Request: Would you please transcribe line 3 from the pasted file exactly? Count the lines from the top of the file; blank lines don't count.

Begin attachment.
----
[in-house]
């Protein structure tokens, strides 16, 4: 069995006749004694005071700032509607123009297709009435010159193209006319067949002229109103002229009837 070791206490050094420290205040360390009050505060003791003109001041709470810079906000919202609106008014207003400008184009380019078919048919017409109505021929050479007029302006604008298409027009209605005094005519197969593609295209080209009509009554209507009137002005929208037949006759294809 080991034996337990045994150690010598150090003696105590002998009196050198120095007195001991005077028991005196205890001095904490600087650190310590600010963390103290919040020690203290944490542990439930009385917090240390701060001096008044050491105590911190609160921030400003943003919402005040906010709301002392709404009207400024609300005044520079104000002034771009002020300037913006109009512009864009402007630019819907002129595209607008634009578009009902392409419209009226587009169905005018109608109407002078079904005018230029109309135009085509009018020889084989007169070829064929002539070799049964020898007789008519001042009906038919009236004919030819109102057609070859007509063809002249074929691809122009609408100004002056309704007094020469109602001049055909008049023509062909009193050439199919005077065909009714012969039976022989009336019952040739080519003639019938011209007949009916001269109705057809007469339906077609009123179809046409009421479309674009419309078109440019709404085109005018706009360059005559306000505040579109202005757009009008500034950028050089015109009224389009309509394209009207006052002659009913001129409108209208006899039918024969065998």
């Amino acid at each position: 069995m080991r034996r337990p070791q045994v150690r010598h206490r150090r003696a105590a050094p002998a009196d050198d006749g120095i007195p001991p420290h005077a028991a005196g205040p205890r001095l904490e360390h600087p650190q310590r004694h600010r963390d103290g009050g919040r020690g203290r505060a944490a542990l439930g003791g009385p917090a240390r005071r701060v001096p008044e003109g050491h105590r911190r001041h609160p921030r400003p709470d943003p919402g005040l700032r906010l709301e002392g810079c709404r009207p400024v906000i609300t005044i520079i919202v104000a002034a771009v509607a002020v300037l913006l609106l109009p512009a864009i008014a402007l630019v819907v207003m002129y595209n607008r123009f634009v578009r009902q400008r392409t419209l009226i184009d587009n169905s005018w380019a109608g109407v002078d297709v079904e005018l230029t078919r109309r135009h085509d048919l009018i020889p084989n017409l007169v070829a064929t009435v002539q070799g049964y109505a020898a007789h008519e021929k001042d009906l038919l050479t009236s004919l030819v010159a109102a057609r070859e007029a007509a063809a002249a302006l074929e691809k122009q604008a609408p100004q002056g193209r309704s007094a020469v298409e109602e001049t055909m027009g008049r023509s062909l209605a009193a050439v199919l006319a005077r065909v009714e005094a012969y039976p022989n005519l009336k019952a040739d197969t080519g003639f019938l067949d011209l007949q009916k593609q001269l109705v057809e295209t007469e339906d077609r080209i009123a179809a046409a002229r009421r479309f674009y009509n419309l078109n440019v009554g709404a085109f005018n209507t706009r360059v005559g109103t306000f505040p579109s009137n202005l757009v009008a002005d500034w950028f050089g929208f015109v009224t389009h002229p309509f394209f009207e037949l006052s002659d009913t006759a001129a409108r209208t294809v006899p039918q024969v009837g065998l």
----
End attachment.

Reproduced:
């Amino acid at each position: 069995m080991r034996r337990p070791q045994v150690r010598h206490r150090r003696a105590a050094p002998a009196d050198d006749g120095i007195p001991p420290h005077a028991a005196g205040p205890r001095l904490e360390h600087p650190q310590r004694h600010r963390d103290g009050g919040r020690g203290r505060a944490a542990l439930g003791g009385p917090a240390r005071r701060v001096p008044e003109g050491h105590r911190r001041h609160p921030r400003p709470d943003p919402g005040l700032r906010l709301e002392g810079c709404r009207p400024v906000i609300t005044i520079i919202v104000a002034a771009v509607a002020v300037l913006l609106l109009p512009a864009i008014a402007l630019v819907v207003m002129y595209n607008r123009f634009v578009r009902q400008r392409t419209l009226i184009d587009n169905s005018w380019a109608g109407v002078d297709v079904e005018l230029t078919r109309r135009h085509d048919l009018i020889p084989n017409l007169v070829a064929t009435v002539q070799g049964y109505a020898a007789h008519e021929k001042d009906l038919l050479t009236s004919l030819v010159a109102a057609r070859e007029a007509a063809a002249a302006l074929e691809k122009q604008a609408p100004q002056g193209r309704s007094a020469v298409e109602e001049t055909m027009g008049r023509s062909l209605a009193a050439v199919l006319a005077r065909v009714e005094a012969y039976p022989n005519l009336k019952a040739d197969t080519g003639f019938l067949d011209l007949q009916k593609q001269l109705v057809e295209t007469e339906d077609r080209i009123a179809a046409a002229r009421r479309f674009y009509n419309l078109n440019v009554g709404a085109f005018n209507t706009r360059v005559g109103t306000f505040p579109s009137n202005l757009v009008a002005d500034w950028f050089g929208f015109v009224t389009h002229p309509f394209f009207e037949l006052s002659d009913t006759a001129a409108r209208t294809v006899p039918q024969v009837g065998l």